Jacksonville, FL - Seeking to not only enhance the visitor experience, but to become an integral part of developing Downtown Jacksonville, the Museum of Science & History on the Southbank is looking to grow.
For several years, MOSH President Maria Hane says they’ve been challenging themselves to think about how to better serve the city of Jacksonville as both a museum and as part of the greater Downtown footprint. Through a series of studies, they determined their existing location was the best place for them to do that, so then the work started on how to design that campus.
“If we’re going to have a thriving Downtown, we’ve got to have multiple destinations. So really, looking at this as a Downtown development project, as well as a museum for the future, has been a real driving force,” Hane says.
GALLERY: MOSH 2.0 renderings
Of chief importance, according to Hane, is connecting with the River. The new design turns MOSH to face the St. Johns River and connects to the riverfront park while also embracing Friendship Fountain.
“When we really think about what’s going to be special about MOSH, what makes it a signature for Jacksonville and for the region, and if we really think about our real DNA- it’s the River. Really, that is a key identity marker,” she says.
They’re also planning to bring the River in to prominence in the museum, through an interactive display that will showcase various aspects of what makes it significant to the city, including trade, transportation, culture, science, and more.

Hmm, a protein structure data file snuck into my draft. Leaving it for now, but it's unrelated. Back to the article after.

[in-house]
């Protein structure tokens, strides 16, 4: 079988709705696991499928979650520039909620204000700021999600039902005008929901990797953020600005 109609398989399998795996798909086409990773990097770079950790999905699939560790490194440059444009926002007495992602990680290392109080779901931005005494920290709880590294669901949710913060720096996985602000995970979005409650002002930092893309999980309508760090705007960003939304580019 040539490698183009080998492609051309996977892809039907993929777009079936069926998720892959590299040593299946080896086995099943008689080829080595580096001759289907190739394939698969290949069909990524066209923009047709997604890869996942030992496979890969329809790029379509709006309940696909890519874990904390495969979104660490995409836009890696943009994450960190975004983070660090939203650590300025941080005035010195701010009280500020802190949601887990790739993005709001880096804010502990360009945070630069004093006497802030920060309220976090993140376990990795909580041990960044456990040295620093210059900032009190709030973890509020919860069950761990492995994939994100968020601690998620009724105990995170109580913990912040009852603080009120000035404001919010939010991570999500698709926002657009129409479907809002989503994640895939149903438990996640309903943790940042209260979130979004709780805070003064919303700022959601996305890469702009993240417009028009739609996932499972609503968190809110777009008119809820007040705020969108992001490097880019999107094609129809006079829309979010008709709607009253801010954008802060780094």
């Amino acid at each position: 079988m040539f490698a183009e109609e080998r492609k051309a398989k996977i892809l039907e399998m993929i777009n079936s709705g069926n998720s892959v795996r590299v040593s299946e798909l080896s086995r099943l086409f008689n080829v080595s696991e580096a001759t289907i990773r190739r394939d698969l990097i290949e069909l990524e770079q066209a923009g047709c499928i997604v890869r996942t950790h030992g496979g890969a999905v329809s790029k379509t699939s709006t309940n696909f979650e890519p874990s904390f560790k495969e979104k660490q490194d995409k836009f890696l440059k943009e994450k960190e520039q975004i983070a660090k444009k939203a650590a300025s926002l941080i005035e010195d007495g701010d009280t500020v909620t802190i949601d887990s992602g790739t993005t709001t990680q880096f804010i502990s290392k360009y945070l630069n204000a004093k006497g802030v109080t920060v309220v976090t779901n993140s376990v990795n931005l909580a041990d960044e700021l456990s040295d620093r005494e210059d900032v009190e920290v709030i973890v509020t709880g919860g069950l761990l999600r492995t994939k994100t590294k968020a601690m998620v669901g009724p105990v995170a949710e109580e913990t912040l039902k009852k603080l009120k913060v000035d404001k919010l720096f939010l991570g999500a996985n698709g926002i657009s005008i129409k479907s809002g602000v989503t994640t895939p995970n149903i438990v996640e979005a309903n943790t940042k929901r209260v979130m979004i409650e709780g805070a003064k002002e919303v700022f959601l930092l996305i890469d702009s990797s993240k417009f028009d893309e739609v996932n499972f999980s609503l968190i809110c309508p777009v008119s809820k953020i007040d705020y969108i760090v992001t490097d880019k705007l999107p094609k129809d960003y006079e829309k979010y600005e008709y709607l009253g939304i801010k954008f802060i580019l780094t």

Another new feature under the expansion will be event space to serve up to 400 people. Hane says this is something they wanted to add because of stakeholder feedback, which spoke about the benefit of conference and event space that overlooks the park, River, and Downtown.
They are additionally planning to add a cafe on the park and innovation labs, while also increasing exhibition space.
Hane expects it will be another two or three years before they break ground, but when they do they will start first on a new 40,000 square foot new building. Once that’s done, they’ll move existing operations in to that new facility, so they can then gut and renovate the current building. The expanded footprint will be a little larger than their existing lease, according to Hane, but she believes the City has been and will continue to be a good partner. MOSH owns their building and is currently in a long term lease with the City, who owns the land.
They will need that partnership, as the total projected cost for this overhaul is $80 million. Hane says they are planning a $20 million campaign for community support, which they can then build on.
“It’s critical that we look at every opportunity and how we can really leverage the donor dollars that are pledged for the project,” she says.
She says they will seek city, state, and federal support in funding this project.
The current plan is to have these renovations and expansion complete in 2023. MOSH believes this will allow than to more than double the number of people they serve annually.